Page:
People often ask if Bitcoin is a safe investment not because of the market’s legendary volatility, but because they’re worried about the security of the digital asset. Bitcoin is one of the most popular cryptocurrencies in the world and has been around since 2009. Since then, in over a decade, the network has proven to be very resilient and powerful in protecting vital information. In recent years, the blockchain technology that Bitcoin runs on has become increasingly prevalent as cryptocurrency has begun to take center stage in many markets.
Blockchain technology that runs the virtual currency is known for its unparalleled security. It’s one of the main reasons for its rapid adoption, with Bitcoin being one of the biggest success stories of the technology.
What is blockchain technology and how does it work?
Blockchain is associated with cryptocurrencies such as Bitcoin, Ethereum, and others, as a platform for digital money transactions. It’s a database of all cryptocurrency transactions worldwide. However, this technology has also been used to store other types of data like medical records, data on humanitarian aid, and more.
Blockchain technology is like a ledger that is digital and open to the public. It provides a secure way of making and recording transactions. All transactions made using cryptocurrency are recorded and saved as data on blocks. All this information is time-stamped.
Is blockchain technology safe?
The easiest way to understand blockchain technology is to remember it as a series of blocks that store data. Each of the blocks holds a unique hash number and a link that connects it to the previous block. Every block is an important part of the sequence and it cannot be changed. If there is any change, the hash sum would alter and the block would longer be valid. This invariability is the foundation of blockchain’ security along with three other aspects that we will look into below:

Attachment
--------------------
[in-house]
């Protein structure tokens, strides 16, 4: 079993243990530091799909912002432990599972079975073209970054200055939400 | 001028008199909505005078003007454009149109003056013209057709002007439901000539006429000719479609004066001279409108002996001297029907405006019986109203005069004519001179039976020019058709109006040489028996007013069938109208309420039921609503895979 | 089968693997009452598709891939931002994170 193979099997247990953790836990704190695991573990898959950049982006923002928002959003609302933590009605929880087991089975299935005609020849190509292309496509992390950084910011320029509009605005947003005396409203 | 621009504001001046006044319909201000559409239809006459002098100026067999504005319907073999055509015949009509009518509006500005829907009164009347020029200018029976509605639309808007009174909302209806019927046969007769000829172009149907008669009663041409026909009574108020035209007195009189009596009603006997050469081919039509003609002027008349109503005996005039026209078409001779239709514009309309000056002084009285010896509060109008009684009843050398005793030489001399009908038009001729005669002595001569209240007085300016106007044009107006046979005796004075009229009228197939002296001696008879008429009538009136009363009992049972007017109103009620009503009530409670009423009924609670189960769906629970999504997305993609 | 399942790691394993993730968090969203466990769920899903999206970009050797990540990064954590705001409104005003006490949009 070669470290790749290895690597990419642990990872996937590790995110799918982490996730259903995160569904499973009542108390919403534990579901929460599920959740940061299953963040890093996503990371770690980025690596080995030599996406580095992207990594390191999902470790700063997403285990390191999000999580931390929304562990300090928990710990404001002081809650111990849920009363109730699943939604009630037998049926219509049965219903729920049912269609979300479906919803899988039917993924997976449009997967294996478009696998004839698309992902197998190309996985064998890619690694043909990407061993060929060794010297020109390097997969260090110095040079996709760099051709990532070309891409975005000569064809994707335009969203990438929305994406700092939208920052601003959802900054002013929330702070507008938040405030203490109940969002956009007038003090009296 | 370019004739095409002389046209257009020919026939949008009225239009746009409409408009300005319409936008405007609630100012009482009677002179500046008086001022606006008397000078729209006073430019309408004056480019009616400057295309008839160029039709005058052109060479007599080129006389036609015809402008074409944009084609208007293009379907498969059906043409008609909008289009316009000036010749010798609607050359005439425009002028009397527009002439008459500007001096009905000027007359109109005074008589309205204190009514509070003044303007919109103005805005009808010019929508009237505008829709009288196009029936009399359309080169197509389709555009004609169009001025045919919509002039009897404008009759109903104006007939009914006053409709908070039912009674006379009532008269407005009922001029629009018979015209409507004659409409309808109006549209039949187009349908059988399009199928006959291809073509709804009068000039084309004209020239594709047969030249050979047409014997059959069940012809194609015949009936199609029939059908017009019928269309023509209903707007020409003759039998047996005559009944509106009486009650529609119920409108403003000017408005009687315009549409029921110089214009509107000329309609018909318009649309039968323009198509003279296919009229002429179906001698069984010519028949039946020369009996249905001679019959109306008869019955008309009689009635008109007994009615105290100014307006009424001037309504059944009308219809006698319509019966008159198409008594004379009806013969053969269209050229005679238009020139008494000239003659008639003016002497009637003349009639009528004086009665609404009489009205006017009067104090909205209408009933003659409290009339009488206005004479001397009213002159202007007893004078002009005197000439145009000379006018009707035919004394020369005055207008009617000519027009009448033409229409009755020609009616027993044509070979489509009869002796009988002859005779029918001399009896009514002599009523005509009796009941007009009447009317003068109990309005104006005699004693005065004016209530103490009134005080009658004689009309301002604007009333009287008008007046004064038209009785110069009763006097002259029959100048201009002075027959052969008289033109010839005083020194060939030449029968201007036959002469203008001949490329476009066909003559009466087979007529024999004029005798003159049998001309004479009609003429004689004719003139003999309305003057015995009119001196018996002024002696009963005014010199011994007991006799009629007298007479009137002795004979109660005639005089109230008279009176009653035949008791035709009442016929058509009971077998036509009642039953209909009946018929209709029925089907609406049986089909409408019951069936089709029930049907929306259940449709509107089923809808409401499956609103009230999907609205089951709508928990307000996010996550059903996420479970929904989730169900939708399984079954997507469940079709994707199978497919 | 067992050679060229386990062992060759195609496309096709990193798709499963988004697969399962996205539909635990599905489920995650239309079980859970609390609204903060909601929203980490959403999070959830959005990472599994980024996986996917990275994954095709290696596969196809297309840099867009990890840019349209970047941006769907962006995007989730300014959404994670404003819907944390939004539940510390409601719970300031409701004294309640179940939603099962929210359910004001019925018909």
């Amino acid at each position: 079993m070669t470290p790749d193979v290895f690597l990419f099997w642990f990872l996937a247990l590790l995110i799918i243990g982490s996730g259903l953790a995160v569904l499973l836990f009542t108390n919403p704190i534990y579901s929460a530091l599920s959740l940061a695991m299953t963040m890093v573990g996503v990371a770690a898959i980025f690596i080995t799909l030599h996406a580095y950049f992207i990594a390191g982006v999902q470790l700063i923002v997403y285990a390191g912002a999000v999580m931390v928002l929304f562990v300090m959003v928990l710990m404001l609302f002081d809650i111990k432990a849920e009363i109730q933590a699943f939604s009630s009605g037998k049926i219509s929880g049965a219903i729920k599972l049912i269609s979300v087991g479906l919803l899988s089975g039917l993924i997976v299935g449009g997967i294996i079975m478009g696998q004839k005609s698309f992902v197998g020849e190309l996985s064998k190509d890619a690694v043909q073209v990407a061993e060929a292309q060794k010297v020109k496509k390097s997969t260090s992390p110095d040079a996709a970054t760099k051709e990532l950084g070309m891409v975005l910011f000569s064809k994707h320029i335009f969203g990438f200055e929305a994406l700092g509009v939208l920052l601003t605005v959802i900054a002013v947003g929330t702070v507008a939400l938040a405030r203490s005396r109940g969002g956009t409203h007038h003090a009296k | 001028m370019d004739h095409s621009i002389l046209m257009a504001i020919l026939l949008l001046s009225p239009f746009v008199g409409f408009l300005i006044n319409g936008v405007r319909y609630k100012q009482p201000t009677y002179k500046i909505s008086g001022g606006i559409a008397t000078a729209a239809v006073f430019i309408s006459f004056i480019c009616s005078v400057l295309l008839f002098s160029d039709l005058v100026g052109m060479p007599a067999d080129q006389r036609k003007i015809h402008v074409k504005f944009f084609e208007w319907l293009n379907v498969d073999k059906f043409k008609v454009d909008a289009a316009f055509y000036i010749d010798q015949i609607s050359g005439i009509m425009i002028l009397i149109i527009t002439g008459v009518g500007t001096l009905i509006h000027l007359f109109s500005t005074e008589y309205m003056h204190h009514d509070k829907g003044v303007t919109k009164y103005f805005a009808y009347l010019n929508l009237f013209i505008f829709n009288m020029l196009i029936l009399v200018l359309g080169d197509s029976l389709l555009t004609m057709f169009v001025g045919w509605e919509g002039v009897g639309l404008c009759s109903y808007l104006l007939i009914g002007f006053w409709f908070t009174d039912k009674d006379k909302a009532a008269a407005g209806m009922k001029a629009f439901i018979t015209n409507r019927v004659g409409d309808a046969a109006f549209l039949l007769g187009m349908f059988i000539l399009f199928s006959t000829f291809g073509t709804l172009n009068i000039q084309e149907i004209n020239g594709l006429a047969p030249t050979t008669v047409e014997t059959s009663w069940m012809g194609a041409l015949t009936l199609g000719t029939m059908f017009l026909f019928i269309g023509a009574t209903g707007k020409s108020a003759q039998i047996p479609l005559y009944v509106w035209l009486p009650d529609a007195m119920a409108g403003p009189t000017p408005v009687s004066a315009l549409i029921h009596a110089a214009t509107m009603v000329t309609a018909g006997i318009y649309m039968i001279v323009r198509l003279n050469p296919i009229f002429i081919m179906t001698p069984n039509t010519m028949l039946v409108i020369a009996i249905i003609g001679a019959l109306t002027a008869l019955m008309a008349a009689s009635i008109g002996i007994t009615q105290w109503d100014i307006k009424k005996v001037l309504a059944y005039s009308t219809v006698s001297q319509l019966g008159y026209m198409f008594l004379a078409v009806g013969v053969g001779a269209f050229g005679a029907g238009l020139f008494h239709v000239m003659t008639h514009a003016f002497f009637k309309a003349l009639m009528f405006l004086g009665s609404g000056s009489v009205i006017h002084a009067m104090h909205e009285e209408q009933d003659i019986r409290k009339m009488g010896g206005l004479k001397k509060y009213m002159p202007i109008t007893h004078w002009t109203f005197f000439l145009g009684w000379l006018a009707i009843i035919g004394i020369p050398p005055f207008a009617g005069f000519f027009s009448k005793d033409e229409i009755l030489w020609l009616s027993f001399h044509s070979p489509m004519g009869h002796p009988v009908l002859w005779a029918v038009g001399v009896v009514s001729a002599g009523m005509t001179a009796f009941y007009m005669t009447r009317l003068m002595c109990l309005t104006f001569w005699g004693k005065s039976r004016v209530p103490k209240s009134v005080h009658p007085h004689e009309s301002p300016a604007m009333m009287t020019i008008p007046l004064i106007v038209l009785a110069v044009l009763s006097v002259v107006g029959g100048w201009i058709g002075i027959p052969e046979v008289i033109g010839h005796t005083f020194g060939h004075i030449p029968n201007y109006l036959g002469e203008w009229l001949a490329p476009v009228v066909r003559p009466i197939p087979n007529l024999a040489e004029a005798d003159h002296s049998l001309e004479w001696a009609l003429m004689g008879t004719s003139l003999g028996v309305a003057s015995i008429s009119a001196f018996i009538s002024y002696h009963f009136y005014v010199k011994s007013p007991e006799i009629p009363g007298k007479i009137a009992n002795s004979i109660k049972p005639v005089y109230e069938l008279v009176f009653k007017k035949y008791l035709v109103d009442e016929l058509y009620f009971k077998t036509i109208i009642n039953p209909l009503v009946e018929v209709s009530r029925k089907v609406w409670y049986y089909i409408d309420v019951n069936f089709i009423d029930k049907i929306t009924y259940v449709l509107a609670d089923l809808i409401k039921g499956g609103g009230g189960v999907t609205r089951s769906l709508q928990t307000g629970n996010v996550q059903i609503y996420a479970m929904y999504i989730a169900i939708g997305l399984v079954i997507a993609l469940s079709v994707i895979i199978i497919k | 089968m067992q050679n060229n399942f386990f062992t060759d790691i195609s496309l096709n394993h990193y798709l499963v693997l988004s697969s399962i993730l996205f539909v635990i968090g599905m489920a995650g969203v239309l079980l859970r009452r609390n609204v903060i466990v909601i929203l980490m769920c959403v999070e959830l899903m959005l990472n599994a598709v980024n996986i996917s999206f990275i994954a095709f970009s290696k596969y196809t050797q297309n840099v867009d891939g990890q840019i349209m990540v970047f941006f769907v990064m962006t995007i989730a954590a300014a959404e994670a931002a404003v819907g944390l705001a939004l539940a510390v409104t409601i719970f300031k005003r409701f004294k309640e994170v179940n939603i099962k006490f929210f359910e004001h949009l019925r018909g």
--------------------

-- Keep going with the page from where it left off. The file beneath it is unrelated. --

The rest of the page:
All blockchain transactions are secured by cryptography. Each block contains essentially a unique and private key that can be verified with a public key. If there is a change in transaction-related data, the block unique key becomes invalid. As a result, the block is discarded from the chain.
Blockchain technology is secure as it is decentralised and distributed. There is no single point of failure, which makes it much harder to corrupt. Hacking into one part of the system cannot affect other parts. However, in the case of a private blockchain, this advantage is partially lost as they have a single point of control and a limited number of nodes. This restricts users from making changes to the ledger. Organisations operate these kinds of blockchains for their internal use, as it allows the company to control its own processes.
All blockchain technology operates through a consensus model, which verifies that a transaction has taken place and legitimises it. Most consensus models run on protocols that include proof of work, proof of stake, proof of authority, etc.
What makes the Bitcoin blockchain safe?
The cryptographic system makes transactions irreversible — in other words, a block once created on the chain cannot be modified. However, you can add information to it. This restricts people from being able to reverse any transaction that has already taken place.
The Bitcoin blockchain is public. While the words transparency and public do not sound safe, in the case of Bitcoin it is. Despite the anonymity of the user, all transactions on the network are accessible to the public, making it difficult to hack or cheat the system.
It is decentralised. The Bitcoin network is distributed and has thousands of nodes all over the world that keep track of all transactions happening on the system. This ensures that in case something goes wrong on one server, there are others to pick up the slack. Hacking into any one server is pointless.
This is not to say that it is foolproof or impossible to hack — but it certainly isn’t easy either. With Bitcoin and other cryptocurrencies, you’re more likely to suffer losses from bad investing, or be tricked into giving up your coins, than to have them hacked away from you.